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The real world is messy and far more complicated than the neat, reductionist realm of scientists and engineers. Morning commutes snarl into traffic jams as hundreds of cars interact with roadways and one another. Factories designed for efficiency pollute the environment. Molecules and cells interact in perfect concert to help digest a meal or run a marathon-or run amok and form a tumor.

In the real world, disparate components interact in complex systems. Not only does each part of a machine combine with others to form a functioning whole, but there are also workers who must use those machines, and different machines that must work together. The entire structure influences and is influenced by external factors. At MIT, engineers and scientists are recognizing the necessity of viewing their subjects as systems rather than isolated mechanisms.

This attitude is yielding new programs that not only cross departmental boundaries but also integrate faculty from different schools into interdisciplinary-education programs and research efforts. For example, the Engineering Systems Division (ESD) was established in 1998 to create theory and practice about large-scale engineering projects, and efforts have been under way since the fall of 2001 to create the Computational and Systems Biology Initiative. Both programs grew out of professors’ grass-roots efforts to respond to the changing world and the evolving practice of engineering and biology.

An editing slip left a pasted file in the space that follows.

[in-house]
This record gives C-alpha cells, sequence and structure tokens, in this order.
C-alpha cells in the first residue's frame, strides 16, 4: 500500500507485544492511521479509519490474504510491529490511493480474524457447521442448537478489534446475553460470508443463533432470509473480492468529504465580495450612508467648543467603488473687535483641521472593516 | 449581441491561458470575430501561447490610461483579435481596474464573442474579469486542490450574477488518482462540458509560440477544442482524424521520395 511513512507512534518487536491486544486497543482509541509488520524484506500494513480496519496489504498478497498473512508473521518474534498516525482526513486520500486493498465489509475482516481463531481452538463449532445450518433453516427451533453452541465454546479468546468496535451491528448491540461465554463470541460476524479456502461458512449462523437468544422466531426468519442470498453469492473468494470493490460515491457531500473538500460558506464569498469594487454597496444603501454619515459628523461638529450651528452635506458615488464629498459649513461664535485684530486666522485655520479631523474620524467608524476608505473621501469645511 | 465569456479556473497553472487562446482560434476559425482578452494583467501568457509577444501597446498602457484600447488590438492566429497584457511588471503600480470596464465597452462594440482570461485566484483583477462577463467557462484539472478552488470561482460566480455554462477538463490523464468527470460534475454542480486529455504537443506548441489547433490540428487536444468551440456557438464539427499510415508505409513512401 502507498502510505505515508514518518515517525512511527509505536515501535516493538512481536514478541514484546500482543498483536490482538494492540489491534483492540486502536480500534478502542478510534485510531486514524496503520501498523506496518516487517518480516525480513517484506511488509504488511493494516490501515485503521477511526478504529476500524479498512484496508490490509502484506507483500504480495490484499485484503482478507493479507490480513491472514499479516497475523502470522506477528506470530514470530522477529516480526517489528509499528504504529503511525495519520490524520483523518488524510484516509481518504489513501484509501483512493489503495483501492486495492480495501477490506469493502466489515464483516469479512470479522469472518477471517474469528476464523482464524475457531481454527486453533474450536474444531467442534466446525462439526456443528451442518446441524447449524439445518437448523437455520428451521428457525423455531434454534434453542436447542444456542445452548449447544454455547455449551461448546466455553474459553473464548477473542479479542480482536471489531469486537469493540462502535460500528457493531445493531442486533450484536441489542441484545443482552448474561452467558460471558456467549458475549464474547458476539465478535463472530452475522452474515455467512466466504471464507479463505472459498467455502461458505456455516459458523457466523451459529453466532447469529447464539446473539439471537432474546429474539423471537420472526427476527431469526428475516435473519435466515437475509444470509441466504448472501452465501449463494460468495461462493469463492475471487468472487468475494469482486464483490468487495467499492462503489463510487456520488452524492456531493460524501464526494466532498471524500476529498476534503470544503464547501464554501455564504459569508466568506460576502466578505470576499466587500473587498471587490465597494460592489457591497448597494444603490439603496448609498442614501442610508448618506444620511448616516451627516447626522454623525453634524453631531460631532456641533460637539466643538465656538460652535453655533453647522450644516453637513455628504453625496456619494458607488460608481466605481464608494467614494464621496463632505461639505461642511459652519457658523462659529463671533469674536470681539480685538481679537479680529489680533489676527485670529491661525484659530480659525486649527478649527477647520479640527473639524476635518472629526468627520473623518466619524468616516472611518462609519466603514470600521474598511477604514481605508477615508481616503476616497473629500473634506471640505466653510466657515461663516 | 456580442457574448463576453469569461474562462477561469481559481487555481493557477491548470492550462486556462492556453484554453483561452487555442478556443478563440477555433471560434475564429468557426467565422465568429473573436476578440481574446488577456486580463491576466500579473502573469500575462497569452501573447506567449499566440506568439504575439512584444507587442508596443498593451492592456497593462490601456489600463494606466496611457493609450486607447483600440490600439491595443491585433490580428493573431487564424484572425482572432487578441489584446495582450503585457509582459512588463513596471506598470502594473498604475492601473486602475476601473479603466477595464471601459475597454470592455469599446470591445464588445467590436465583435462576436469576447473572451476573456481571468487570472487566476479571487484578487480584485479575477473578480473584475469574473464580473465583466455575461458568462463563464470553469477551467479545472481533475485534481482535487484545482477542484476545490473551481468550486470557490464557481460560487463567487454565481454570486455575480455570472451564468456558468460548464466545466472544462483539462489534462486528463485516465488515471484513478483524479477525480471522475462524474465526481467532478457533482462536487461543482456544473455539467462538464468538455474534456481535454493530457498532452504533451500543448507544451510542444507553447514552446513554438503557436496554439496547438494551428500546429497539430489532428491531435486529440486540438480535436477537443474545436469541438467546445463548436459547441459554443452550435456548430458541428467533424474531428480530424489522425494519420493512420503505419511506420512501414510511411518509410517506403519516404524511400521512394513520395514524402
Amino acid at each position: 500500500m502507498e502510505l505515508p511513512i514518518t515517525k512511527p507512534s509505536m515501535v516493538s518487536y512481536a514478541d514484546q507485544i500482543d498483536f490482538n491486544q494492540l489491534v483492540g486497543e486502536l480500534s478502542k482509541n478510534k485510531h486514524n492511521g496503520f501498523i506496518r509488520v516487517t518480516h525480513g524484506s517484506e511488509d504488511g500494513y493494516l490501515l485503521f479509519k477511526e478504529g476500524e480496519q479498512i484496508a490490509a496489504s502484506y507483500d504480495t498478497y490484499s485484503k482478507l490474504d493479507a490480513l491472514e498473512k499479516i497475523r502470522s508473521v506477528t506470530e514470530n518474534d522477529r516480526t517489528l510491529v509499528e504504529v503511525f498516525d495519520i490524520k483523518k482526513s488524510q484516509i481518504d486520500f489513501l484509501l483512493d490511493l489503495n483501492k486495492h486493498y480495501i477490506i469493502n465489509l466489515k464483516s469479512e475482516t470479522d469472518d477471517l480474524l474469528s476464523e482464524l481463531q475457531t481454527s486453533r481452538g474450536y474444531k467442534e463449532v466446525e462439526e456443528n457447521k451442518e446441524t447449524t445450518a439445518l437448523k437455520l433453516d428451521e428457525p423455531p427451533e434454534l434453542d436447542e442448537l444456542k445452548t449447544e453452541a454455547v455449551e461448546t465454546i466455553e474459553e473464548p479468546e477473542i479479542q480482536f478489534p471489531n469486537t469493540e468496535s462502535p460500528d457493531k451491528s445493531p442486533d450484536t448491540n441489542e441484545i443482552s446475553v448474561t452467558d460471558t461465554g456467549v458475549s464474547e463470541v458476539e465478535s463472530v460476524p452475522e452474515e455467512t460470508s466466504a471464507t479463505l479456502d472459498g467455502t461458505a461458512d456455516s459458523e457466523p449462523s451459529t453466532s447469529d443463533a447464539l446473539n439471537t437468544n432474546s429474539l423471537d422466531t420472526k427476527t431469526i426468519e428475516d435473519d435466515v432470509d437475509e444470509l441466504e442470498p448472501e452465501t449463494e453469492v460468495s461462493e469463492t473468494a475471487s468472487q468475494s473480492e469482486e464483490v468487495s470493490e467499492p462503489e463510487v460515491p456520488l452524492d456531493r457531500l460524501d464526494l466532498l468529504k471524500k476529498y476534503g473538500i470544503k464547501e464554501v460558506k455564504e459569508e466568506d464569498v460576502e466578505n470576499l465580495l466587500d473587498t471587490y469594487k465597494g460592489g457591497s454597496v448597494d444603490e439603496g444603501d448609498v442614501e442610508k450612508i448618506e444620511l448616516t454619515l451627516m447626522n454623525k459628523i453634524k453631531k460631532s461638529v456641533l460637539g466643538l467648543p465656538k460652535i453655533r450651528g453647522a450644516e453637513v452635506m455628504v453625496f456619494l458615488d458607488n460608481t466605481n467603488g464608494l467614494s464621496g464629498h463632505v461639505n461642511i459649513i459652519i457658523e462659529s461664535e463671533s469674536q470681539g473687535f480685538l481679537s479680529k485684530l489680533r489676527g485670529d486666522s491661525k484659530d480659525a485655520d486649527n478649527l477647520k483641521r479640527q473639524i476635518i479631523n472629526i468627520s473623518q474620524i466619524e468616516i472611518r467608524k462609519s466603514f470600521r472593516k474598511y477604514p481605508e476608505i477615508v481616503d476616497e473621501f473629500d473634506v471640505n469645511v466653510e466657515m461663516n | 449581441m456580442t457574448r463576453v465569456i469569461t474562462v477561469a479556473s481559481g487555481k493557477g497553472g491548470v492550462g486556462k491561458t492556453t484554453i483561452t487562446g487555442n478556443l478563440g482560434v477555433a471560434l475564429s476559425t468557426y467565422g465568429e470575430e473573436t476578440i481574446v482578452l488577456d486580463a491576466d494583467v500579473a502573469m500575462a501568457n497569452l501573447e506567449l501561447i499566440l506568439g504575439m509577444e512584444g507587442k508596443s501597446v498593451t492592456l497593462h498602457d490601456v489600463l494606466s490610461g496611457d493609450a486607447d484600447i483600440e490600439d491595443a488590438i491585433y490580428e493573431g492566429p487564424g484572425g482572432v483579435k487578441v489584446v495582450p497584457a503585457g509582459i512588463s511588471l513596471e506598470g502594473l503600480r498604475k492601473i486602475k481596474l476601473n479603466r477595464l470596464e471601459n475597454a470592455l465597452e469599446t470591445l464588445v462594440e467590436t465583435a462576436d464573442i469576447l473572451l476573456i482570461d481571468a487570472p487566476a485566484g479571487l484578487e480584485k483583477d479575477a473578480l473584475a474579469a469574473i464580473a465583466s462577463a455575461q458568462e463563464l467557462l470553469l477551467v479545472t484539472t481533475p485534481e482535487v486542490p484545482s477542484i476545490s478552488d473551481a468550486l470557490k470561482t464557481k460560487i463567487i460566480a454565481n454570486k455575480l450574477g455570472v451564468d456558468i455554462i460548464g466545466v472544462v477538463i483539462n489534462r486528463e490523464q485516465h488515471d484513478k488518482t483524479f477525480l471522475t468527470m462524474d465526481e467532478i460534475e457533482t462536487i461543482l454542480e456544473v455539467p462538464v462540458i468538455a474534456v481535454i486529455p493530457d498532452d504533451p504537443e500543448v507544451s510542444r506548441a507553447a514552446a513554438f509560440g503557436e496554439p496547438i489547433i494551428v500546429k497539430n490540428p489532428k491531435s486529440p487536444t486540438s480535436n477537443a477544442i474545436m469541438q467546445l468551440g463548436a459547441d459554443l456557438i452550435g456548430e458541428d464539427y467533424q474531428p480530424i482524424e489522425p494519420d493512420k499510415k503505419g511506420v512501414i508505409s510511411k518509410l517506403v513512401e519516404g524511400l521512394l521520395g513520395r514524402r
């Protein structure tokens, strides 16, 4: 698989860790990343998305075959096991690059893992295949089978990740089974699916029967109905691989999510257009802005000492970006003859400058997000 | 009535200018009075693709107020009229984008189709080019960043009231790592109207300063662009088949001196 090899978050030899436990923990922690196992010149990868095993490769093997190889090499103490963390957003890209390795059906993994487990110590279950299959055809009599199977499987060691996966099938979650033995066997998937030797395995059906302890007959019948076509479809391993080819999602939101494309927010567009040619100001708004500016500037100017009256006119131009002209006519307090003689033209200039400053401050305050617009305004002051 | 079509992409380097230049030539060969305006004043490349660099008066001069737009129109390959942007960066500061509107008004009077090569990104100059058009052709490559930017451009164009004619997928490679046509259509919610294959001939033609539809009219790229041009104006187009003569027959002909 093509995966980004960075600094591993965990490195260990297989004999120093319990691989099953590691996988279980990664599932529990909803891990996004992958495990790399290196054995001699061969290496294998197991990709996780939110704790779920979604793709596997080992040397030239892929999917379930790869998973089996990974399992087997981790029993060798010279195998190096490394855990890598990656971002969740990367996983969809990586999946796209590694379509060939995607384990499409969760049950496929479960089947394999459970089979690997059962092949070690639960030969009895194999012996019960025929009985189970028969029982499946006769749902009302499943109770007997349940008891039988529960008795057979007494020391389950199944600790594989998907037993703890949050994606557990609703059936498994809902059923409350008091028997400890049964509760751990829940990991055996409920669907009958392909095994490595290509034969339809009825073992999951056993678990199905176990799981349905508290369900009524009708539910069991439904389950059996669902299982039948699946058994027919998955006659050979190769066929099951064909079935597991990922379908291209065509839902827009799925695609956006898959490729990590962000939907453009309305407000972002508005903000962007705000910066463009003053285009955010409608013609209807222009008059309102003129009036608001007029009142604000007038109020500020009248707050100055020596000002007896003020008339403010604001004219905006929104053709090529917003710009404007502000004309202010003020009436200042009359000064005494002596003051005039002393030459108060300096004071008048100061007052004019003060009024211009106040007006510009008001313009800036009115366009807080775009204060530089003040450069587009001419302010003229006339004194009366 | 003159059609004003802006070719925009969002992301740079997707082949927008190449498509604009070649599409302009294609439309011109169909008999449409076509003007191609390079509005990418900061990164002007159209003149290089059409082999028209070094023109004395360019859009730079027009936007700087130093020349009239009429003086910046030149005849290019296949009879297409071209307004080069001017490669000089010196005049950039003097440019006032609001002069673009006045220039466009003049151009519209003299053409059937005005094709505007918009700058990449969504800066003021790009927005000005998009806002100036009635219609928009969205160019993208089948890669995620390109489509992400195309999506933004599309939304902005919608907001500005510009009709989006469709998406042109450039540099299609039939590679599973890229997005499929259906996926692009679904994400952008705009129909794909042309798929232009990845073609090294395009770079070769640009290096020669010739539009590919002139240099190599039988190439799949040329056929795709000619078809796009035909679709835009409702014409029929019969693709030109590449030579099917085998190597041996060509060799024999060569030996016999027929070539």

Engineering Systems Division

Engineers cannot operate in isolation: they must deal with government regulators, economists, laborers, and managers; many of them have to deal with becoming managers themselves. Rarely do all those collaborators work together effortlessly. And on very large engineering projects, such as Boston’s Big Dig and the International Space Station, especially difficult problems are likely to arise. Engineers have come to realize that they require an understanding of large-scale systems both to help them anticipate potential engineering problems and to keep the projects running smoothly. “Technology is playing a more and more important role in society today,” says Daniel Roos ‘61, SM ‘63, PhD ‘66, associate dean for engineering systems. “Our products and our systems are getting both larger and more complex.We have to have a broader understanding than just the technology.”

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